Uncategorized

Our bodies are our own

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Recently, I was writing a paper on violence against women and Women’s Rights and again was hit with the staggering statistics on violence against women worldwide.  In all of the world, 35% or approximately 1 in 4 women are brutally beaten, psychologically demeaned, sexually assaulted or verbally abused by an intimate partner.  In some parts of the world these statistics rise to a heart-wrenching 70% of women.  Over 120 million girls are raped, sexually violated and molested.  Get this, 200 million girls have undergone female genital mutilation (FGM) (UN Women, 2016).  FGM has significant long-term consequences on a woman’s health.  FGM makes it difficult to have intercourse, to bear and birth children and to urinate without excruciating physical pain.  The psychological pain in all of these instances of violence is immeasurable.  Studies are scant and have yet to gather the psychological consequences, but one can imagine that the emotional suffering one bears runs incredibly deep.

Here’s why: violence against women in any form (physical, sexual, spiritual, emotional and psychological) has perpetuated the ideological view that a woman’s body, personhood and mind are not her own.  The terms have been determined and set for her.  Her personhood can be violated and used at any point because her body is not her own— she is property of someone else (i.e. family, culture, community, husband, boyfriend, father).  And because she psychologically and physically belongs to someone else she can be bought, sold, rejected, suppressed and oppressed and it is all justified under this socially accepted ideology (that exists in nearly all parts of the world).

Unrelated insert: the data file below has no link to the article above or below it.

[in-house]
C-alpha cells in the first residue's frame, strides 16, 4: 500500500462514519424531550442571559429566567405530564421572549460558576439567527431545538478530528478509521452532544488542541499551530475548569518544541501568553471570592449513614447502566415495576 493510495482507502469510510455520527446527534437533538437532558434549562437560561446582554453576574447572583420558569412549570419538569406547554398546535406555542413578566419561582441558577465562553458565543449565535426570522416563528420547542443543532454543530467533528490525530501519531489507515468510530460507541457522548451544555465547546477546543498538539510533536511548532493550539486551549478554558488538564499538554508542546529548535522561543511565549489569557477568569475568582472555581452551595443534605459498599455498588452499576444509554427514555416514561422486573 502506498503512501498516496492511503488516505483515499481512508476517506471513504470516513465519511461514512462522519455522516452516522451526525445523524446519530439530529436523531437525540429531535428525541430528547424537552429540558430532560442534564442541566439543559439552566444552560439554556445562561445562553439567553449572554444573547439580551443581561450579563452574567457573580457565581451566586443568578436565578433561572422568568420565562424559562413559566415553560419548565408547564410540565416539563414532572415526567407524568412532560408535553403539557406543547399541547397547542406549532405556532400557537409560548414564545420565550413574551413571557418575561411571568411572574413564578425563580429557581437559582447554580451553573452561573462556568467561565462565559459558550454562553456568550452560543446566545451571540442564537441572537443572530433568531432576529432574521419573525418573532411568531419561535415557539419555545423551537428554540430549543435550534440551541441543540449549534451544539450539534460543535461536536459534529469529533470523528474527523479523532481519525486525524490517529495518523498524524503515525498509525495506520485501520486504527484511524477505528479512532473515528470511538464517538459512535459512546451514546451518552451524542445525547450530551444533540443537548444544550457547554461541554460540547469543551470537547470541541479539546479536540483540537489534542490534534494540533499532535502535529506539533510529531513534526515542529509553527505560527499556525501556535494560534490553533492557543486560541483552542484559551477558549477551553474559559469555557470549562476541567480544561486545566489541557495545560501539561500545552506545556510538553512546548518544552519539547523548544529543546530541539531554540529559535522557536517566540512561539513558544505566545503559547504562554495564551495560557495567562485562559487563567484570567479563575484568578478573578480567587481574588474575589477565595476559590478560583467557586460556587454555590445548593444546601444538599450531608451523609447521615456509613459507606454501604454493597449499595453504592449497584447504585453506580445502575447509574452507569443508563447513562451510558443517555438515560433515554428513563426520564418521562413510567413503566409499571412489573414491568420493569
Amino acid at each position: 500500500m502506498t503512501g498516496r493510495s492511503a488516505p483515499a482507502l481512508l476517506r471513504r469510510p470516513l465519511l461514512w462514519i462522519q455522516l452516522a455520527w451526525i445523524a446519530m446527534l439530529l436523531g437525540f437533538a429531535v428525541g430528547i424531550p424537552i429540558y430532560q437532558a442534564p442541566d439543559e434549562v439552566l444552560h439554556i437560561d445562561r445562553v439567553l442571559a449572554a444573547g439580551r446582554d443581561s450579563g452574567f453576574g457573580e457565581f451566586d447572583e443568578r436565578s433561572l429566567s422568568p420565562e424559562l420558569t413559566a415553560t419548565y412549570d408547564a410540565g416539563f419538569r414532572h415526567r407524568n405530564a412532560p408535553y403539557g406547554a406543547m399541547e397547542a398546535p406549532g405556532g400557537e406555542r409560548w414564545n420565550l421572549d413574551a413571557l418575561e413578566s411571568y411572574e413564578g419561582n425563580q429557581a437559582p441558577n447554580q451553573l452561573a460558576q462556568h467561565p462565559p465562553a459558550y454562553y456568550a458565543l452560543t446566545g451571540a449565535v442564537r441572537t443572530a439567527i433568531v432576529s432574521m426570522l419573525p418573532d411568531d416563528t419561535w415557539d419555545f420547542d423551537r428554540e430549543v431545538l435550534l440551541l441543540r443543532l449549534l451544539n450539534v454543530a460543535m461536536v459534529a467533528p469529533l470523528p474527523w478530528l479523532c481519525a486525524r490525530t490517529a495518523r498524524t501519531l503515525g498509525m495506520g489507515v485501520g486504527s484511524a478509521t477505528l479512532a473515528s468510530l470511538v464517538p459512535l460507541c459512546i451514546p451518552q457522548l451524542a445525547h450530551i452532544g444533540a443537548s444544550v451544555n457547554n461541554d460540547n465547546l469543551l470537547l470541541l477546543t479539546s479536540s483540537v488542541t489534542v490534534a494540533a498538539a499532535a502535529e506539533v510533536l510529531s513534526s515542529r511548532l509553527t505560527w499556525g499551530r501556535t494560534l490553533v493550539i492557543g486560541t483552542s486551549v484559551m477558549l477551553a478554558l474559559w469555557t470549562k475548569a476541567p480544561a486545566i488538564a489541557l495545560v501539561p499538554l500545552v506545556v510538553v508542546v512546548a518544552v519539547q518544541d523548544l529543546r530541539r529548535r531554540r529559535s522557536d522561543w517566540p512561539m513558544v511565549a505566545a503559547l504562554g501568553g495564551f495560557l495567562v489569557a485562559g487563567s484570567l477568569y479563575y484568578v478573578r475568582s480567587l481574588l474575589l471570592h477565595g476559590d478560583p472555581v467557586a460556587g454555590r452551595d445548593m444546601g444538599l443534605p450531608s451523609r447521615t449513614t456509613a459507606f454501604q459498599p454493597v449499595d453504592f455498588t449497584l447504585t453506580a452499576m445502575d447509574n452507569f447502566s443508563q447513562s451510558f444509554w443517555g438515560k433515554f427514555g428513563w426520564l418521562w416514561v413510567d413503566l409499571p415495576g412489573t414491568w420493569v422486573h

I talk about all of these issues a decent amount and it always surprises me when people say, “oh no that doesn’t happen…” or “well maybe that happens but only in developing parts of the world” blah blah blah.

I implore you to explore what the denial is about, because this ideology exists in nearly all parts of the world.  This ideology is thriving here in the U.S.  Sure, the U.S. doesn’t practice FGM, but we have our own forms of female subjugation practices that promote the ideology of external ownership of a woman’s body and mind.

In the United States 1 in 4 or between 25% to 33% of women are sexually assaulted at some point in their lifetime.